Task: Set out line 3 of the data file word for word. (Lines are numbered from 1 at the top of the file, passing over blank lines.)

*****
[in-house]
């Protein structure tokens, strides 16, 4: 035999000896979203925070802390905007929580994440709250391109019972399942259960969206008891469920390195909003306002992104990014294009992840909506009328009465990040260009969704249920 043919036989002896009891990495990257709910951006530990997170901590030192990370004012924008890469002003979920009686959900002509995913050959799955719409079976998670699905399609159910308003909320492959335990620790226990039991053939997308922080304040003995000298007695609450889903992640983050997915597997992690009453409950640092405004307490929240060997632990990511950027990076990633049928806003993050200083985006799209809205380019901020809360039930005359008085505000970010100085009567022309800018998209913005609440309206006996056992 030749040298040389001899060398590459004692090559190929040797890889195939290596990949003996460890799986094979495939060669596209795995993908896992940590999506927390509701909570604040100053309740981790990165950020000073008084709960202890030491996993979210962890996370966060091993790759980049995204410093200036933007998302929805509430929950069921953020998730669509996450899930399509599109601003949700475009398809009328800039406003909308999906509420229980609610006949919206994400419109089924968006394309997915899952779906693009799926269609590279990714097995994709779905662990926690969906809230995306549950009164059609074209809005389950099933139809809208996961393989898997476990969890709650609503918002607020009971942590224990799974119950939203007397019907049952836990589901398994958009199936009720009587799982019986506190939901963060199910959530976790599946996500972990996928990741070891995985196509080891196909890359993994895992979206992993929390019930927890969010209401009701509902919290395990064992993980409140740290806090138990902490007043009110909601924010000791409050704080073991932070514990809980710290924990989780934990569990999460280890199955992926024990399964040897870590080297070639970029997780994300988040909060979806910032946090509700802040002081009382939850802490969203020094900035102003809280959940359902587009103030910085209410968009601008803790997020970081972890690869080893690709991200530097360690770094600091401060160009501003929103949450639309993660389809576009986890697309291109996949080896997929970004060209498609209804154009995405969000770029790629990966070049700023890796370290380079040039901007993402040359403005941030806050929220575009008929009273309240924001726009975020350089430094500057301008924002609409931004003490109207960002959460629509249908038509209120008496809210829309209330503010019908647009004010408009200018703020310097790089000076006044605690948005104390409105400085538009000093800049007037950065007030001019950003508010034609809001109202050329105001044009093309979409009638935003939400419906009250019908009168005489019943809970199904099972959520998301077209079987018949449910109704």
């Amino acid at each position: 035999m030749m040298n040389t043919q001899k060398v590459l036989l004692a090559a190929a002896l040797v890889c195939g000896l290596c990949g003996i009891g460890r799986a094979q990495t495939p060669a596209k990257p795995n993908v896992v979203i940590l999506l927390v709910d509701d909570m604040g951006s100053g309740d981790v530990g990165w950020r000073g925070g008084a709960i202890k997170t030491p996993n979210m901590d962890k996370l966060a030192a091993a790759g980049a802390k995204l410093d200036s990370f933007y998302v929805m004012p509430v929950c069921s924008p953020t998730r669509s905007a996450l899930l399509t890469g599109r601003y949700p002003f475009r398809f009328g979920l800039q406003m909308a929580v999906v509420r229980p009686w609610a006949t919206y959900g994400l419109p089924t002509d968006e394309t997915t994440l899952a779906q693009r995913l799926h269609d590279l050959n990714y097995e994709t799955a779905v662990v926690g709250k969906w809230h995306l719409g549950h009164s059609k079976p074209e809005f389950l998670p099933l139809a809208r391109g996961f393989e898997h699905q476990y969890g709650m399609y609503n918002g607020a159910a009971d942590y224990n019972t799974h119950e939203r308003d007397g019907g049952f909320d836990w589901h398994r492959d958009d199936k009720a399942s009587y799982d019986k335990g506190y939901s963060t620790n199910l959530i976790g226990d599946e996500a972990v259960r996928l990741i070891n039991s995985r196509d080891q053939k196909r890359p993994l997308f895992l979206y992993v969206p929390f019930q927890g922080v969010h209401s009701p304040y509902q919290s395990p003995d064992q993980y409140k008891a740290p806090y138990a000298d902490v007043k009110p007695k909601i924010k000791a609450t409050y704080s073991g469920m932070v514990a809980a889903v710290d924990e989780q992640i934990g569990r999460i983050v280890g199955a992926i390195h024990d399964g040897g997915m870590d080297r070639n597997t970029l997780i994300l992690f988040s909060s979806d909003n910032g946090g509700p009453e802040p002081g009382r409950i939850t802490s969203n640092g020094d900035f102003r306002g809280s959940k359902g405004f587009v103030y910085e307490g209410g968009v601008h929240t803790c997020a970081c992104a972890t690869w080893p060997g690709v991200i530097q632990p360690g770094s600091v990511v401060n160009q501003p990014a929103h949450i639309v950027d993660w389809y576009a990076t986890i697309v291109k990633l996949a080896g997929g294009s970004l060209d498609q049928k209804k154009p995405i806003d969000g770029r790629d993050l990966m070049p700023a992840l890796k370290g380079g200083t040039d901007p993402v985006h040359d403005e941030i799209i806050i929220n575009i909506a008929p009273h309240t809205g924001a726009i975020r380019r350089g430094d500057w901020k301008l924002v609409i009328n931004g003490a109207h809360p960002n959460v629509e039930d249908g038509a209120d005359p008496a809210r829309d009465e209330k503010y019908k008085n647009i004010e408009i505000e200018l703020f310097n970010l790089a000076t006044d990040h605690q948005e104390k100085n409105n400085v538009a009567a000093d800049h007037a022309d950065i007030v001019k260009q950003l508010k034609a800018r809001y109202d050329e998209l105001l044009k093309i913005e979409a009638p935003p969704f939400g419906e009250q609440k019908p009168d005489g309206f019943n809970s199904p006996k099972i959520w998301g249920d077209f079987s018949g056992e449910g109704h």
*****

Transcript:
């Amino acid at each position: 035999m030749m040298n040389t043919q001899k060398v590459l036989l004692a090559a190929a002896l040797v890889c195939g000896l290596c990949g003996i009891g460890r799986a094979q990495t495939p060669a596209k990257p795995n993908v896992v979203i940590l999506l927390v709910d509701d909570m604040g951006s100053g309740d981790v530990g990165w950020r000073g925070g008084a709960i202890k997170t030491p996993n979210m901590d962890k996370l966060a030192a091993a790759g980049a802390k995204l410093d200036s990370f933007y998302v929805m004012p509430v929950c069921s924008p953020t998730r669509s905007a996450l899930l399509t890469g599109r601003y949700p002003f475009r398809f009328g979920l800039q406003m909308a929580v999906v509420r229980p009686w609610a006949t919206y959900g994400l419109p089924t002509d968006e394309t997915t994440l899952a779906q693009r995913l799926h269609d590279l050959n990714y097995e994709t799955a779905v662990v926690g709250k969906w809230h995306l719409g549950h009164s059609k079976p074209e809005f389950l998670p099933l139809a809208r391109g996961f393989e898997h699905q476990y969890g709650m399609y609503n918002g607020a159910a009971d942590y224990n019972t799974h119950e939203r308003d007397g019907g049952f909320d836990w589901h398994r492959d958009d199936k009720a399942s009587y799982d019986k335990g506190y939901s963060t620790n199910l959530i976790g226990d599946e996500a972990v259960r996928l990741i070891n039991s995985r196509d080891q053939k196909r890359p993994l997308f895992l979206y992993v969206p929390f019930q927890g922080v969010h209401s009701p304040y509902q919290s395990p003995d064992q993980y409140k008891a740290p806090y138990a000298d902490v007043k009110p007695k909601i924010k000791a609450t409050y704080s073991g469920m932070v514990a809980a889903v710290d924990e989780q992640i934990g569990r999460i983050v280890g199955a992926i390195h024990d399964g040897g997915m870590d080297r070639n597997t970029l997780i994300l992690f988040s909060s979806d909003n910032g946090g509700p009453e802040p002081g009382r409950i939850t802490s969203n640092g020094d900035f102003r306002g809280s959940k359902g405004f587009v103030y910085e307490g209410g968009v601008h929240t803790c997020a970081c992104a972890t690869w080893p060997g690709v991200i530097q632990p360690g770094s600091v990511v401060n160009q501003p990014a929103h949450i639309v950027d993660w389809y576009a990076t986890i697309v291109k990633l996949a080896g997929g294009s970004l060209d498609q049928k209804k154009p995405i806003d969000g770029r790629d993050l990966m070049p700023a992840l890796k370290g380079g200083t040039d901007p993402v985006h040359d403005e941030i799209i806050i929220n575009i909506a008929p009273h309240t809205g924001a726009i975020r380019r350089g430094d500057w901020k301008l924002v609409i009328n931004g003490a109207h809360p960002n959460v629509e039930d249908g038509a209120d005359p008496a809210r829309d009465e209330k503010y019908k008085n647009i004010e408009i505000e200018l703020f310097n970010l790089a000076t006044d990040h605690q948005e104390k100085n409105n400085v538009a009567a000093d800049h007037a022309d950065i007030v001019k260009q950003l508010k034609a800018r809001y109202d050329e998209l105001l044009k093309i913005e979409a009638p935003p969704f939400g419906e009250q609440k019908p009168d005489g309206f019943n809970s199904p006996k099972i959520w998301g249920d077209f079987s018949g056992e449910g109704h």